Hague plea to Israel over Iran

Israel should avoid taking any action that would undermine the interim nuclear deal between Iran and the international community, the Foreign Secretary William Hague has told MPs.

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Hague warns Israel ‘not to undermine Iran deal'

Foreign Secretary William Hague has discouraged Israel from taking any steps to undermine the interim nuclear deal with Iran.

William Hague

"We would discourage anybody in the world, including Israel, from taking any steps that would undermine this agreement and we will make that very clear to all concerned," Hague told parliament.

Israel's Prime Minister Benjamin Netanyahu has called the nuclear deal with Iran "an historic mistake" and said it has "made the world a much more dangerous place".

Hague: Core sanctions will remain in place

Foreign Secretary William Hague says core sanctions on Iran will remain in place. These include sanctions against the Iranian Central Bank, US trade restrictions, all UN Security Council sanctions and restricted access to its foreign assets.

Most importantly, the EU ban on Iran's crude oil will also remain in place. For Iran, this means loss of sales worth about $4 billion (£2.5 billion) per month.

Hague tells MPs: Iran made 'significant commitments'

William Hague is speaking in the House of Commons on the deal reached by the international community with Iran over its nuclear ambitions.

The Foreign Secretary has listed commitments made by Iran, saying these will prevent Iran from using its program to build nuclear weapons. In return some of the international sanctions will be suspended.

Read more: Can the Iran nuclear deal become a lasting accord?

A deal struck after lengthy negotiations in Geneva, Switzerland, commits Iran to curb its nuclear activities for six months in exchange for limited and gradual relief from some sanctions, including access to £2.5 billion ($4.2 billion) from oil sales.

Hague to address Commons on Iran nuclear deal

Foreign Secretary William Hague will address MPs in the House of Commons today on the deal reached by the international community with Iran over its nuclear ambitions.

Foreign Secretary William Hague will address MPs in the House of Commons today Credit: PA Wire

A deal struck after lengthy negotiations in Geneva, Switzerland, commits Iran to curb its nuclear activities for six months in exchange for limited and gradual relief from some sanctions, including access to £2.5 billion ($4.2 billion) from oil sales.

Israel's Benjamin Netanyahu called the agreement "an historic mistake", but David Cameron hailed the deal as an "important first step".

Read: Can the Iran nuclear deal become a lasting accord?

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Iranian-Americans welcome nuclear deal

Prominent Iranian-Americans have praised the Iranian nuclear deal as a significant first step in what they hope will be more harmonious relations between Iran and the international community.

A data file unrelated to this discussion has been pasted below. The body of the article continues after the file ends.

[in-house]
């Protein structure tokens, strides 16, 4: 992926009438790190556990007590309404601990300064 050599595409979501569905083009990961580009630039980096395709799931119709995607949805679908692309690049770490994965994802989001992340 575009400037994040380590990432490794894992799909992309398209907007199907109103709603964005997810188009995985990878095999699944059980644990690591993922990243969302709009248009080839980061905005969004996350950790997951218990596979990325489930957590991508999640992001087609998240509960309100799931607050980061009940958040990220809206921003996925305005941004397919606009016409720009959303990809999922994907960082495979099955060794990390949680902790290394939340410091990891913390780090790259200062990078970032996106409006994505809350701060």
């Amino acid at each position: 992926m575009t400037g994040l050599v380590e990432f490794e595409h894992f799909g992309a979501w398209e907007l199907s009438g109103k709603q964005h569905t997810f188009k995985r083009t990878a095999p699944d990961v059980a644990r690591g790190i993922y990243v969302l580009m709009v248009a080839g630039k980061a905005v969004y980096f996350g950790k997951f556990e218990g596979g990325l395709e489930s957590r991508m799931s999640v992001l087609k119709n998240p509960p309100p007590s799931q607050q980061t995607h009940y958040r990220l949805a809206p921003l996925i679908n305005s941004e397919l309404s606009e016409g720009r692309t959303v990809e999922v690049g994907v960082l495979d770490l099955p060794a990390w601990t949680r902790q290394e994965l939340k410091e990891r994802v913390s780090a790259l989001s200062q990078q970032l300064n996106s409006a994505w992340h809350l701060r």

I don't think these negotiations are going to have an effect either on Iran's global image or on Americans' perceptions of Iran.

But they may set the groundwork for eventual normalisation between Iran and the US - and that is something which should be celebrated.

– Reza Aslan, Iranian-born scholar of religion and author of Zealot

For anybody who has had direct and intimate contact with people living in Iran, the first sign of relief will be about the economics.

I know that's on many people's minds. They don't like to see their loved ones harmed.

– San Francisco Sheriff Ross Mirkarimi, born in the US to an Iranian father and a Jewish mother

People are now questioning Rouhani's determination to uphold the people's rights.

That's going to be one of his major challenges in the months to come - whether he stands up for his people or gives up the domestic issues to the hard-liners in Tehran.

– Omid Memarian, Iranian journalist and blogger persecuted in his home country before moving to US

Read: It's too early to call Iran nuclear deal 'historic'

Oil prices fall sharply after Iran nuclear deal

Oil prices fell sharply today after world powers struck a landmark deal with Iran to curb its nuclear programme in exchange for an easing of international sanctions.

Oil prices fell sharply on Monday after Iran and six world powers sealed a deal curbing its nuclear programme.
Oil prices fell sharply on Monday after Iran and six world powers sealed a deal curbing its nuclear programme. Credit: Reuters

While Iran will not be allowed to increase its oil sales for six months, any easing of Middle East tensions tends to lead to lower crude prices.

Read: Can the Iran nuclear deal become a lasting accord?

US reassures Israel over 'improved' Iran nuclear deal

Israel's Prime Minister Benjamin Netanyahu has called the nuclear deal with Iran "an historic mistake" and said it has "made the world a much more dangerous place".

President Obama telephoned Mr Netanyahu this evening to say the US would remain committed to Israel.

Warning: ITV News' Middle East Correspondent Geraint Vincent's report contains flash photography:

Read: Iran reaches landmark nuclear deal with world powers

Read: It's too early to call Iran nuclear deal 'historic'

Read: Can the Iran deal become a lasting accord?

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